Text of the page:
|Communication||Students will learn how to present their ideas both verbally and in writing and how to present their arguments most effectively. They will learn the importance of information and clear communication and how to exploit these. They will know how to use the many sources of information available and how to use the most appropriate form of communication to best advantage. They will learn to be clear in their writing and speaking and to be direct about aims and objectives. They will learn to consider only that which is relevant to the topic, focus and objectives of their argument or discussion. Students will also be required to submit their written assessments in word-processed format and the presentation of work should reflect effective expression of ideas and good use of language skills in order to ensure clarity, coherence and effective communication.|
|Improving own Learning and Performance||The module aims to promote self-management but within a context in which support and assistance is available from both the module convenor and fellow students alike. Students will be expected to improve their own learning and performance by undertaking their own research and exercising their own initiative, including searching for sources and deciding (under guidance) the direction of their coursework and presentation topics.|
|Information Technology||Students will be expected to submit their work in word-processed format, via the on-line platform Blackboard. Also, students will be encouraged to search for sources of information on the web, as well as seeking sources through electronic information sources.|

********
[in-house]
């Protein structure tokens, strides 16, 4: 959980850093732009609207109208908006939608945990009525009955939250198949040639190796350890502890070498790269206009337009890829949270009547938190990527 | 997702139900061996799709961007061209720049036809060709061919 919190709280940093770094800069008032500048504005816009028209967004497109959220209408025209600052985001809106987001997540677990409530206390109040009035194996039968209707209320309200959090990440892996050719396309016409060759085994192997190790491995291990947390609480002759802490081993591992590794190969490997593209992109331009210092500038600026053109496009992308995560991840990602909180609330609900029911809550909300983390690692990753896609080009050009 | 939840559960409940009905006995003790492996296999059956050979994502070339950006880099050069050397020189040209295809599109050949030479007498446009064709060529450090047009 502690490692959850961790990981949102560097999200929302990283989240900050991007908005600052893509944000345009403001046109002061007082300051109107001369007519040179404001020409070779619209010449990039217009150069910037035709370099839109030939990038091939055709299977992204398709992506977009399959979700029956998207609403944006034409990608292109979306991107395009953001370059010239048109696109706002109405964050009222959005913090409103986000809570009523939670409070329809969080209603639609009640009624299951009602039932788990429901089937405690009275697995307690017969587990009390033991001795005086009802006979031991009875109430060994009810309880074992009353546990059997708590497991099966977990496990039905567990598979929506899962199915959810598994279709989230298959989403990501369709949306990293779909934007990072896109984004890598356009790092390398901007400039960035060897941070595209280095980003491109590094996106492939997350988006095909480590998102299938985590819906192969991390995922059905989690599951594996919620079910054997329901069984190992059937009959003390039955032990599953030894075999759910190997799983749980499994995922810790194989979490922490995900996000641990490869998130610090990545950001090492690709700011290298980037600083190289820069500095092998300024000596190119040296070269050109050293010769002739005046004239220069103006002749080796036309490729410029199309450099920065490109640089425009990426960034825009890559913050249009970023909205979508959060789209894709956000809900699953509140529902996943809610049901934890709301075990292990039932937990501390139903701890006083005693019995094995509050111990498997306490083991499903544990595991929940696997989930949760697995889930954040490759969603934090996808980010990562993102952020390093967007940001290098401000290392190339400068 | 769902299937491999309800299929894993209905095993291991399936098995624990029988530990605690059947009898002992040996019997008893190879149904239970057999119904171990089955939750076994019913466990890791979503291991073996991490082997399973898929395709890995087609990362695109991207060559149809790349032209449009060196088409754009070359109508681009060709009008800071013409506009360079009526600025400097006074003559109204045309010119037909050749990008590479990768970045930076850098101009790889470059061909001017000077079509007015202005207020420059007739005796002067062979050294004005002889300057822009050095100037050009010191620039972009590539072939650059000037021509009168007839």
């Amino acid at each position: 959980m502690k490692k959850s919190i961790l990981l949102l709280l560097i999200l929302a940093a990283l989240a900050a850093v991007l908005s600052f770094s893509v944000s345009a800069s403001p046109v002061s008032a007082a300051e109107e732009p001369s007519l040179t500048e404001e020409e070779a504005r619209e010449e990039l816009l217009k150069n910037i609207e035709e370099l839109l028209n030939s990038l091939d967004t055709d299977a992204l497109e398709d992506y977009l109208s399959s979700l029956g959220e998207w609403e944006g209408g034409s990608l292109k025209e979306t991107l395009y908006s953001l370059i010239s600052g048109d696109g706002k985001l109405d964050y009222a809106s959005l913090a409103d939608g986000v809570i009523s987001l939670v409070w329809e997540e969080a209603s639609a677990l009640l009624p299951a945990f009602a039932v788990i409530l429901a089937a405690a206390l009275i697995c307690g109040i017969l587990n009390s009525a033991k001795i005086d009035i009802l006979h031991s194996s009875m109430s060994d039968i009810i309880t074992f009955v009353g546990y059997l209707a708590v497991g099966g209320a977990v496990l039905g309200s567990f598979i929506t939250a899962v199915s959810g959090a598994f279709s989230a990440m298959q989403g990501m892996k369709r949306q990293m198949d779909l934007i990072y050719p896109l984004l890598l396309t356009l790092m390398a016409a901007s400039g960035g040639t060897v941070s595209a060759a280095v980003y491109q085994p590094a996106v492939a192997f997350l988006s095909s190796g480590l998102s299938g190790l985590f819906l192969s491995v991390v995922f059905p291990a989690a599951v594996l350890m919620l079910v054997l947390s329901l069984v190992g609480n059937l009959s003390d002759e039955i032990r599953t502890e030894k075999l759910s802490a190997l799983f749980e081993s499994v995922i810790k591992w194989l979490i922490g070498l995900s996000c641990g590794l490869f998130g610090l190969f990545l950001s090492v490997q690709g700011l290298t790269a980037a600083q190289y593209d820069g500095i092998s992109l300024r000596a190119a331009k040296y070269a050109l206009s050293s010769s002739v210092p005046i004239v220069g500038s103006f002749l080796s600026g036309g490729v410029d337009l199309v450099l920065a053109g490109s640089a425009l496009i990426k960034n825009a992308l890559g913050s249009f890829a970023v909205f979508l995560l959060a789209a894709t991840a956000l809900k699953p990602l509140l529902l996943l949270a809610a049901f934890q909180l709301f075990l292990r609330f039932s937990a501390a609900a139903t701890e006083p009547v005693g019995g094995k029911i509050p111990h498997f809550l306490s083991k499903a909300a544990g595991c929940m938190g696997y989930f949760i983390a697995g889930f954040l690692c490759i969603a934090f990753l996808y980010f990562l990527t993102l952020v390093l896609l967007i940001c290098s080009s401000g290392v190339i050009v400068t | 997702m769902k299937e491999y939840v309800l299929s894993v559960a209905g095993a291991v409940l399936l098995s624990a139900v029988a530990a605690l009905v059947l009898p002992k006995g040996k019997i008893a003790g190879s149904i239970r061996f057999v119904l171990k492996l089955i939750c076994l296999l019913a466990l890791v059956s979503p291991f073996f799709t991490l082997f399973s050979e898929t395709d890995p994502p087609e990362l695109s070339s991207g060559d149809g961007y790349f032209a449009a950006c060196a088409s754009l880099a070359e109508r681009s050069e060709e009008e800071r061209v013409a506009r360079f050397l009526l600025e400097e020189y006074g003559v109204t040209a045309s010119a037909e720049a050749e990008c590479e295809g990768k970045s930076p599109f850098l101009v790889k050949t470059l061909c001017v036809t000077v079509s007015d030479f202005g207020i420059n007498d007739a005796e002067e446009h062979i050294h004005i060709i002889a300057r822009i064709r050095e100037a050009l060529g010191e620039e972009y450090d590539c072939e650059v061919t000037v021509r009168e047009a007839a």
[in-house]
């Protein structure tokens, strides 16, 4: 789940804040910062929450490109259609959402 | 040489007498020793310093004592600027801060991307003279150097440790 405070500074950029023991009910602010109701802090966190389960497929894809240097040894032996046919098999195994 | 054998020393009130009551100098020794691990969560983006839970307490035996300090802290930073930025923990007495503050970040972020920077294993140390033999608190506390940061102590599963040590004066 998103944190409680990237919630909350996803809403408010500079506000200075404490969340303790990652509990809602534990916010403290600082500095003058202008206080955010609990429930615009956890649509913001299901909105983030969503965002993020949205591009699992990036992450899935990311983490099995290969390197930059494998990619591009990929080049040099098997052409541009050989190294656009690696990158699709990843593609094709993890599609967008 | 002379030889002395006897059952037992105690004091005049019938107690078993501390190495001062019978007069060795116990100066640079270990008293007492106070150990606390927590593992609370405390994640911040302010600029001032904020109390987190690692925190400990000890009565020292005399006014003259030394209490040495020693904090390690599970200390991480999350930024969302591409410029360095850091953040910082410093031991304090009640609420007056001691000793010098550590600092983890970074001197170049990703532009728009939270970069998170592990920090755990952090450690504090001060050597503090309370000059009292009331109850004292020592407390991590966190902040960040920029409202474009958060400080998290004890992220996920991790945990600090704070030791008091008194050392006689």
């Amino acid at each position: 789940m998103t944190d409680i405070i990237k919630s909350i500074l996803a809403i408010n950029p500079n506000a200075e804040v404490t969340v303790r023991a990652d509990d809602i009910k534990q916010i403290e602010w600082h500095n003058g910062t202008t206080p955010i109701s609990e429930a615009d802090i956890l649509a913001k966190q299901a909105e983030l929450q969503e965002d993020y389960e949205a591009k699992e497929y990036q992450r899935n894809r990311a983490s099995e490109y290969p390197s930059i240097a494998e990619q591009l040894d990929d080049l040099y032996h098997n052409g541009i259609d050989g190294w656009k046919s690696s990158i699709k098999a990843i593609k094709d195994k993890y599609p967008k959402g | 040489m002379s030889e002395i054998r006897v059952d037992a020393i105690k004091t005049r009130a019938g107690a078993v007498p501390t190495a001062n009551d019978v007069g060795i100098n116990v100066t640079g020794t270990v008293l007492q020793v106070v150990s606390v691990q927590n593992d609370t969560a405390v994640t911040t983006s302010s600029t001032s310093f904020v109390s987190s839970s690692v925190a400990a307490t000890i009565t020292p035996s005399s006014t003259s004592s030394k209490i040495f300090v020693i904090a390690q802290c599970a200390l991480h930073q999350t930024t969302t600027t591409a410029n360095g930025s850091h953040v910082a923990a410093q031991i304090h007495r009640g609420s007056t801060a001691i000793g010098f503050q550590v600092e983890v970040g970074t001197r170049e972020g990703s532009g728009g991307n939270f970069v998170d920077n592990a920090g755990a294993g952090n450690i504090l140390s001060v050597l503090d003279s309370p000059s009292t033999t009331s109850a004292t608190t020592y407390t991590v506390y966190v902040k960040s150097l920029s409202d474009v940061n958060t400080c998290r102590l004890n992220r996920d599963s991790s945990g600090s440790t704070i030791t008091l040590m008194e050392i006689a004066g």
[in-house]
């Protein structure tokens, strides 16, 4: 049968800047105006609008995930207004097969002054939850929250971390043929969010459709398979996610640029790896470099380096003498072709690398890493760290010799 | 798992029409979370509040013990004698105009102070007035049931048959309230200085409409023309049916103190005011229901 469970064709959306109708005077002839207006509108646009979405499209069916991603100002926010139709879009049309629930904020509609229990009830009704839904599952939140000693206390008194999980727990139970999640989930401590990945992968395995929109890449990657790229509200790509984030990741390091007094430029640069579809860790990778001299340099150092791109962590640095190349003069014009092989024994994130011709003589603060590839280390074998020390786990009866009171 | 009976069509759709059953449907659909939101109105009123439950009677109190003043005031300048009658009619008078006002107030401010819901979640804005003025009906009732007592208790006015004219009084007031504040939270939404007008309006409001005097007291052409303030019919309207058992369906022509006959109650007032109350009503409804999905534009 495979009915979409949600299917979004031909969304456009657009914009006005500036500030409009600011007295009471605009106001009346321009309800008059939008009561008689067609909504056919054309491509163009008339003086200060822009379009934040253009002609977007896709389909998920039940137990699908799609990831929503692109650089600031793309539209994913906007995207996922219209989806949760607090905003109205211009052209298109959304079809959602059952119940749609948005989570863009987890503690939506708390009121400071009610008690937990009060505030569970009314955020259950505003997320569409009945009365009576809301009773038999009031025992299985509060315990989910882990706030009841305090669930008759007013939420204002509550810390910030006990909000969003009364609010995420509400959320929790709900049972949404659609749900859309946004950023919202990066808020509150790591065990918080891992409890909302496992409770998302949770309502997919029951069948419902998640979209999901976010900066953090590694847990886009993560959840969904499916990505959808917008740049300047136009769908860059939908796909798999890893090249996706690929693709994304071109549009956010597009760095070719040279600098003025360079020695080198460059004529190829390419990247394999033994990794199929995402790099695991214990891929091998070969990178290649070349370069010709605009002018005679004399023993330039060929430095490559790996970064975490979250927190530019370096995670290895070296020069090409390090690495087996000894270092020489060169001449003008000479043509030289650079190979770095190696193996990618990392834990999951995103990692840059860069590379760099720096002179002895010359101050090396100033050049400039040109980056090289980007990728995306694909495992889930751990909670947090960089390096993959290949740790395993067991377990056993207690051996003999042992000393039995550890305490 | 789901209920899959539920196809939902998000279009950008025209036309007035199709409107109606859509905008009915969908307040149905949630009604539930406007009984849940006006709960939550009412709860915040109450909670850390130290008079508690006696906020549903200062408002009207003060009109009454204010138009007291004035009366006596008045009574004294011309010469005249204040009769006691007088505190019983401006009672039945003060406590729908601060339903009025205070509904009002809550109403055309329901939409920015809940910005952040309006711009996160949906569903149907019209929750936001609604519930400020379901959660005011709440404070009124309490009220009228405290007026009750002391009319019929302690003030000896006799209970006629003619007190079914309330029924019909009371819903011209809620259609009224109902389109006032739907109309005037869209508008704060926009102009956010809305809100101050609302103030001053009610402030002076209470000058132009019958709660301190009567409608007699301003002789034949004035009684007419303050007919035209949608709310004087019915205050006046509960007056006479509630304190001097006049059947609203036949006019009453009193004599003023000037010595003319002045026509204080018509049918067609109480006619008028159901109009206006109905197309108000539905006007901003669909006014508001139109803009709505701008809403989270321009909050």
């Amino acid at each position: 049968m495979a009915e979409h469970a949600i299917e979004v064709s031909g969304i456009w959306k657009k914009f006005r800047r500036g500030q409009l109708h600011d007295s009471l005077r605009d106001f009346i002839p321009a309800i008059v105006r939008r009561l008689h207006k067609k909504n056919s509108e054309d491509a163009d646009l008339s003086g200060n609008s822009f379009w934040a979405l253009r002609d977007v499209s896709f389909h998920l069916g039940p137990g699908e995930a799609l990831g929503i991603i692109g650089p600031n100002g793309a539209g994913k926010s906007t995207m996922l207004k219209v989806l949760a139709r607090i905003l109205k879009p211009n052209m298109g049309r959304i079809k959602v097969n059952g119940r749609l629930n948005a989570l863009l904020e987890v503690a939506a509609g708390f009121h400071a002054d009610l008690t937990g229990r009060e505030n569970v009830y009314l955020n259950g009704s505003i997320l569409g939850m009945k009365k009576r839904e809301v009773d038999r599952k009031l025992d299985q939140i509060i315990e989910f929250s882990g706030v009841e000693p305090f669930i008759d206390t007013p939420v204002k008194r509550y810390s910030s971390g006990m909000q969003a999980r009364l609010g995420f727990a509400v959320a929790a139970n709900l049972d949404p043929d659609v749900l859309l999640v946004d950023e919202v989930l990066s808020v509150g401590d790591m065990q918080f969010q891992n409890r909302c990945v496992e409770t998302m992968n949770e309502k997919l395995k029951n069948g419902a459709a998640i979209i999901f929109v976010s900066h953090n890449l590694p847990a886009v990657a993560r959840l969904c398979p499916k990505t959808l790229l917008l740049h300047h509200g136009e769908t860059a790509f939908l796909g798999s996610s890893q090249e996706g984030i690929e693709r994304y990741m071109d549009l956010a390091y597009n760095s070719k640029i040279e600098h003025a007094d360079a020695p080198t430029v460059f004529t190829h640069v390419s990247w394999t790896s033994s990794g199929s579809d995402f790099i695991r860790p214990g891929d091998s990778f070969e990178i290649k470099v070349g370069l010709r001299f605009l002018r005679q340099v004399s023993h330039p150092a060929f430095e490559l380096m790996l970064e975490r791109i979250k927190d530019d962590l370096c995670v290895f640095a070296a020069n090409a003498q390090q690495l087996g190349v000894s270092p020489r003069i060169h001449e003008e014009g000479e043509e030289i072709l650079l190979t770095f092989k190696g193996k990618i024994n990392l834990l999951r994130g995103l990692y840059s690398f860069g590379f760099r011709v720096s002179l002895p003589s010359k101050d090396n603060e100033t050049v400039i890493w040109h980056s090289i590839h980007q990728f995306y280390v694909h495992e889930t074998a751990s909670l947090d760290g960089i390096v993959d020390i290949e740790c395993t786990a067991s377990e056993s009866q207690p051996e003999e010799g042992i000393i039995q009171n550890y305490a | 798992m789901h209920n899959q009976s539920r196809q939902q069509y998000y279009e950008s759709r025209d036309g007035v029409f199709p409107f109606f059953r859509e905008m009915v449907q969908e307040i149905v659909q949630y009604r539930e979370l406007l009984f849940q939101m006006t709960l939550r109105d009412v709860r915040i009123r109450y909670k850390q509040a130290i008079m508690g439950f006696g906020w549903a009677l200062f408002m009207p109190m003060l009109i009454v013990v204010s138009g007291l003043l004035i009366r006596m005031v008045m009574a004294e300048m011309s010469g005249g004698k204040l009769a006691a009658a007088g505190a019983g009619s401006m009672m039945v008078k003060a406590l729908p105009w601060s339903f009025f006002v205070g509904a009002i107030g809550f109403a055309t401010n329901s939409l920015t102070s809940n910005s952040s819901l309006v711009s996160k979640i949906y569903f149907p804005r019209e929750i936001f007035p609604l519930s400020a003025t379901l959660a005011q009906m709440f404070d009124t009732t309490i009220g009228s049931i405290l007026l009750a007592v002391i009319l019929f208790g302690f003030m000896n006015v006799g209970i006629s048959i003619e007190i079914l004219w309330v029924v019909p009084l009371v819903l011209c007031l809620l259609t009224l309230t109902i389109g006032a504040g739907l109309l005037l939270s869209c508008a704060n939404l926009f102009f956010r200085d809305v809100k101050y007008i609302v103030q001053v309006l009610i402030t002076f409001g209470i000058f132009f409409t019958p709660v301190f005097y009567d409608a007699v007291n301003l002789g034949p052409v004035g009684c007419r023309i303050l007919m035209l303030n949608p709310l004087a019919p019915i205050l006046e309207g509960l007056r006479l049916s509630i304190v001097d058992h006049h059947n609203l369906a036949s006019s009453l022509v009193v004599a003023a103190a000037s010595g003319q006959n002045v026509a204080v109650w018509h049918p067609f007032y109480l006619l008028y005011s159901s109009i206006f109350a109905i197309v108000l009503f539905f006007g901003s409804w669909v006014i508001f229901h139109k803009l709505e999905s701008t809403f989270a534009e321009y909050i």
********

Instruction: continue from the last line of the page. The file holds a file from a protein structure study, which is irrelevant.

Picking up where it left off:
|Personal Development and Career planning||This module is designed to hone and test skills of use to students in their working lives, particularly in speaking to small groups, listening, thinking and responding to the statement of others. Moreover, the written work includes writing clearly and concisely, which is a common task in the workplace. Students will be encouraged throughout to reflect on their performance and to consider lessons for future application.|
|Problem solving||Independent work and problem solving will be one central goal of the module; the preparation of the assessed essay and also the process of preparing for the exam will require that students develop independent research skills as well as problem solving skills. The ability of students to solve problems will be developed and assessed by asking them to: adopt differing points of view; organize data and formulate an answer to the problem; reason logically; construct theoretical arguments; divide issues into smaller problems.|
|Research skills||Students will be required to undertake independent research for elements of the assessed work. This will involve utilizing a range of information sources, including core academic texts.|
|Subject Specific Skills||Students have the opportunity to develop, practice and test a wide range of subject specific skills that help them to understand, conceptualise and evaluate examples and ideas on the module. These subject specific skills include: • Collect and understand a wide range of data relating to the module • Evaluate competing perspectives • Apply a range of methodologies to complex historical and contemporary social and political problems.|
|Team work||Students will undertake team exercises in the seminars. For many of the topics of this module, seminars will consist of small-group discussions where students will be asked to discuss as a group the core issues related to the seminar topic. These class discussions and debates form a significant part of the module, and will allow students to approach and examine a given topic through team work.|
This module is at CQFW Level 6